RSS is the future

RSS is the future

RSS is the one weird trick no one really knows about, but pretty much every site supports. It’s been around for a long time and started to catch on about 15 years about. Then Twitter came out and RSS lost its momentum. Over the years, Twitter eventually became a cesspool and no longer became a reliable way to consume news, so RSS has seen a renaissance in recent years.

RSS which stands for Really Simple Syndication, is nothing more than subscribing to website updates. Just like podcasts will let you know when there is a new episode out, RSS will let you know when there are new posts to a site.

Clients I use (macOS & iOS)

Unless you are comfortable reading XML, you need an RSS client to view feeds. When using a client, there are two modes. Stand alone: the RSS client keeps track of your subscriptions and read history. Sync Mode: The client syncs with service so you can view your feeds on different devices and keep track of subscriptions and read history.

  • Reeder (macOS)

    A solid RSS reader for your Mac laptop / desktop. I like that it supports the keys j and k for navigating through articles (Vim is awesome). The newer version supports mark read on scroll which I find to be the most important feature of all if you consume a lot of feeds. Reeder

  • RSS Bot (macOS)

    A menu bar resident. This isn’t a reader, but will alert you when a new post to a subscription you follow is up. I use this to follow status pages of the services I use like Heroku, GitLab, and Netlify. All of their status pages offer RSS feeds.

  • Unread (iPadOS / iOS)

    My favorite iPhone RSS reader. The killer feature is of course the mark read on scroll. This means as I scroll past articles it marks them as read when they go out of view. It also does a great job of rendering the article.



You do not need to use a service like Feedster or Feedbin, but syncing your feeds across devices and features they offer are invaluable.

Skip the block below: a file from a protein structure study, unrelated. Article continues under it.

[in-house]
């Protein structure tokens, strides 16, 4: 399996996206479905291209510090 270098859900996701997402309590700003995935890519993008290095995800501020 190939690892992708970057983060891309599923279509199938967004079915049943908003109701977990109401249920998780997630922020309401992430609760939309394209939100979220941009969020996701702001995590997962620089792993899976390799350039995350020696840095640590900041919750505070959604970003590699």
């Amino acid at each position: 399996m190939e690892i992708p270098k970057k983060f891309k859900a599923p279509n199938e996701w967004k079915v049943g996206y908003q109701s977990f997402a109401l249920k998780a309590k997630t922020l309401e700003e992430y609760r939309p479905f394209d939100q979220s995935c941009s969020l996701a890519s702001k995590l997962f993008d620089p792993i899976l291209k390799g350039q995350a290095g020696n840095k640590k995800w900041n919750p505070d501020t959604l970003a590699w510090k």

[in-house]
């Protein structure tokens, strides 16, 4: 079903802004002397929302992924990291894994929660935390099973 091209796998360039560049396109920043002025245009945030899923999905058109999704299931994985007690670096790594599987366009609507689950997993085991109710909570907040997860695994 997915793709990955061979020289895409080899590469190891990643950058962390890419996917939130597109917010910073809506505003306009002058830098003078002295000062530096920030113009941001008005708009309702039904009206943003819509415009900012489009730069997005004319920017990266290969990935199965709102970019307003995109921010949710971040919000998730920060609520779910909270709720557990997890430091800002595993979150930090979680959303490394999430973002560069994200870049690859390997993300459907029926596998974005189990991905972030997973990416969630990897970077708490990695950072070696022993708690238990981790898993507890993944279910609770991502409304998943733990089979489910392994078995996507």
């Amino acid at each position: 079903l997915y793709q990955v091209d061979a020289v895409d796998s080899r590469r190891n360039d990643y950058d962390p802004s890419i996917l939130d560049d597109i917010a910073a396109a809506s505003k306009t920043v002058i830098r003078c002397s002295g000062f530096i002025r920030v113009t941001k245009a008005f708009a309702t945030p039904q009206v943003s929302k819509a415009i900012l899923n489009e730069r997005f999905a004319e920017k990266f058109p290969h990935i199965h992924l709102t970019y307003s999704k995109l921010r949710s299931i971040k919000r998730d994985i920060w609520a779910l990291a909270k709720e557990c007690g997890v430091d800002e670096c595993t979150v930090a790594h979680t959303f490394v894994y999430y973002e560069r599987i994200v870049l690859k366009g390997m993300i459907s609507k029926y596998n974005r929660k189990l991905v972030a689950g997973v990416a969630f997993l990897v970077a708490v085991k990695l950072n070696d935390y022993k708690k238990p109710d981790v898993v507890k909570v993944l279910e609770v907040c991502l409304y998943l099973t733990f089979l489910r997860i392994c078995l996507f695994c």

I use Feedbin and love the features they offer to turn almost anything into an RSS feed. It costs about $50 / year which I deem to be more than worth it. It helps me consume the interwebs how I want and that’s worth more than $50 a year.

  • A dedicated email address for email newsletters. Yeah, this is their killer feature. They give you an email you can use to sign up for newsletters and each email shows up in your feed. They even automatically “confirm” your subscription to the newsletter with some advanced AI. I use this all over the place for newsletters that do not otherwise support an RSS feed. Newsletters

  • Bookmark a page that will show up in your RSS feed. Yeah, pretty much a read it later, but without having to have an account on Pocket or Instapaper. Bookmark

  • Image Proxy

    Images are another potential source of leaking data. Feedbin has used an image proxy since launch to prevent mixed content warnings. A side benefit of the image proxy, is that your browser only makes requests to the proxy and the proxy gets the image data, preventing your request from reaching the origin.

    Another great win for security and privacy. Since your RSS client only hits Feedbin’s image proxy, you cannot be tracked by third parties. Read more about their Privacy by default.

Serendipitous Benefits

  • Slip past the paywall. I subscribe to the RSS feed of my local small town newspaper. The paper of course has a paywall. However, they don’t realize that they leak the whole article via RSS. So in my reader I can see the whole article (images and all). If I click to open in a browser, I’m greeted with a paywall. Shhhh, don’t tell them, this is an oversight I’m sure.


  • Tags: I don’t really use them. YMMV.
  • Each subscription will ebb and flow. You might like a feed at first, but you’ll find yourself losing interest in that feed. You can either mute that feed for a while or unsubscribe. Prune the noise and keep the signal (don’t be afraid to drop the feeds that no longer spark joy)
  • I love RSS, if you’re looking for a reliable way to keep up on news, articles, and information, then you should give it a go.